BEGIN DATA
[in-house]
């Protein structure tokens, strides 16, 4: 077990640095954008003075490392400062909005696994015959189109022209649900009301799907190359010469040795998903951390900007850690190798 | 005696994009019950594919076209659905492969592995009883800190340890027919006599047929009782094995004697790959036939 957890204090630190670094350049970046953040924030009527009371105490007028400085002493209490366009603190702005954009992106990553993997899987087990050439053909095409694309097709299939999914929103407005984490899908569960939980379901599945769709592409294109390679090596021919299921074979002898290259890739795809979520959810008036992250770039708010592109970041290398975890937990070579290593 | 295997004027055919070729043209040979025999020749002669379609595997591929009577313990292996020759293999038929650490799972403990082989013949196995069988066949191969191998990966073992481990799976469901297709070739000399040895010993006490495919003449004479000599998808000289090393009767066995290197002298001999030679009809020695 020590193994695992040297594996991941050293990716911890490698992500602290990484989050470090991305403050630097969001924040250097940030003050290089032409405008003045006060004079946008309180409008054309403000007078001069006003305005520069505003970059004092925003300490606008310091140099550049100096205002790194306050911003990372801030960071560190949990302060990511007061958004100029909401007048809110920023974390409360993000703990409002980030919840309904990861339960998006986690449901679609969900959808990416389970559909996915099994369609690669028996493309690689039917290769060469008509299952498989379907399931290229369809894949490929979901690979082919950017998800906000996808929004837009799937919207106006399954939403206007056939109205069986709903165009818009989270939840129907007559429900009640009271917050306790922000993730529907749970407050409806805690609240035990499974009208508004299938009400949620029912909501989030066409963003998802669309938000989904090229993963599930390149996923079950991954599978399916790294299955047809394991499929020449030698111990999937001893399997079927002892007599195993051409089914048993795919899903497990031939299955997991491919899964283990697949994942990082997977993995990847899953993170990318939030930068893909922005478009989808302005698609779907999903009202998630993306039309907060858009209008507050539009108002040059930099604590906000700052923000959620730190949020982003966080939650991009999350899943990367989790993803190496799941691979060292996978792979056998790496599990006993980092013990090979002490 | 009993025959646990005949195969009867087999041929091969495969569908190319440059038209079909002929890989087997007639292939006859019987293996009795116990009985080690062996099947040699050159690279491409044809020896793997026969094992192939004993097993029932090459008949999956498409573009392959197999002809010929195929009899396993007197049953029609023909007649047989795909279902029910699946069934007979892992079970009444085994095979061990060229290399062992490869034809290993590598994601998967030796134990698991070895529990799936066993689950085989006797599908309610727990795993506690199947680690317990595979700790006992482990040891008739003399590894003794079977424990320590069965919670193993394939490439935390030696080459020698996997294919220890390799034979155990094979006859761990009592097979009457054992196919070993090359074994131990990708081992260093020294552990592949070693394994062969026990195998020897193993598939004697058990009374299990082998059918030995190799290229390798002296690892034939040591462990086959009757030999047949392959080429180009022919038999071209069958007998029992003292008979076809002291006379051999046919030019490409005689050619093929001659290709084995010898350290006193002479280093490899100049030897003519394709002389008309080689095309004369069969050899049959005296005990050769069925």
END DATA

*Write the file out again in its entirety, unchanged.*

[in-house]
């Protein structure tokens, strides 16, 4: 077990640095954008003075490392400062909005696994015959189109022209649900009301799907190359010469040795998903951390900007850690190798 | 005696994009019950594919076209659905492969592995009883800190340890027919006599047929009782094995004697790959036939 957890204090630190670094350049970046953040924030009527009371105490007028400085002493209490366009603190702005954009992106990553993997899987087990050439053909095409694309097709299939999914929103407005984490899908569960939980379901599945769709592409294109390679090596021919299921074979002898290259890739795809979520959810008036992250770039708010592109970041290398975890937990070579290593 | 295997004027055919070729043209040979025999020749002669379609595997591929009577313990292996020759293999038929650490799972403990082989013949196995069988066949191969191998990966073992481990799976469901297709070739000399040895010993006490495919003449004479000599998808000289090393009767066995290197002298001999030679009809020695 020590193994695992040297594996991941050293990716911890490698992500602290990484989050470090991305403050630097969001924040250097940030003050290089032409405008003045006060004079946008309180409008054309403000007078001069006003305005520069505003970059004092925003300490606008310091140099550049100096205002790194306050911003990372801030960071560190949990302060990511007061958004100029909401007048809110920023974390409360993000703990409002980030919840309904990861339960998006986690449901679609969900959808990416389970559909996915099994369609690669028996493309690689039917290769060469008509299952498989379907399931290229369809894949490929979901690979082919950017998800906000996808929004837009799937919207106006399954939403206007056939109205069986709903165009818009989270939840129907007559429900009640009271917050306790922000993730529907749970407050409806805690609240035990499974009208508004299938009400949620029912909501989030066409963003998802669309938000989904090229993963599930390149996923079950991954599978399916790294299955047809394991499929020449030698111990999937001893399997079927002892007599195993051409089914048993795919899903497990031939299955997991491919899964283990697949994942990082997977993995990847899953993170990318939030930068893909922005478009989808302005698609779907999903009202998630993306039309907060858009209008507050539009108002040059930099604590906000700052923000959620730190949020982003966080939650991009999350899943990367989790993803190496799941691979060292996978792979056998790496599990006993980092013990090979002490 | 009993025959646990005949195969009867087999041929091969495969569908190319440059038209079909002929890989087997007639292939006859019987293996009795116990009985080690062996099947040699050159690279491409044809020896793997026969094992192939004993097993029932090459008949999956498409573009392959197999002809010929195929009899396993007197049953029609023909007649047989795909279902029910699946069934007979892992079970009444085994095979061990060229290399062992490869034809290993590598994601998967030796134990698991070895529990799936066993689950085989006797599908309610727990795993506690199947680690317990595979700790006992482990040891008739003399590894003794079977424990320590069965919670193993394939490439935390030696080459020698996997294919220890390799034979155990094979006859761990009592097979009457054992196919070993090359074994131990990708081992260093020294552990592949070693394994062969026990195998020897193993598939004697058990009374299990082998059918030995190799290229390798002296690892034939040591462990086959009757030999047949392959080429180009022919038999071209069958007998029992003292008979076809002291006379051999046919030019490409005689050619093929001659290709084995010898350290006193002479280093490899100049030897003519394709002389008309080689095309004369069969050899049959005296005990050769069925």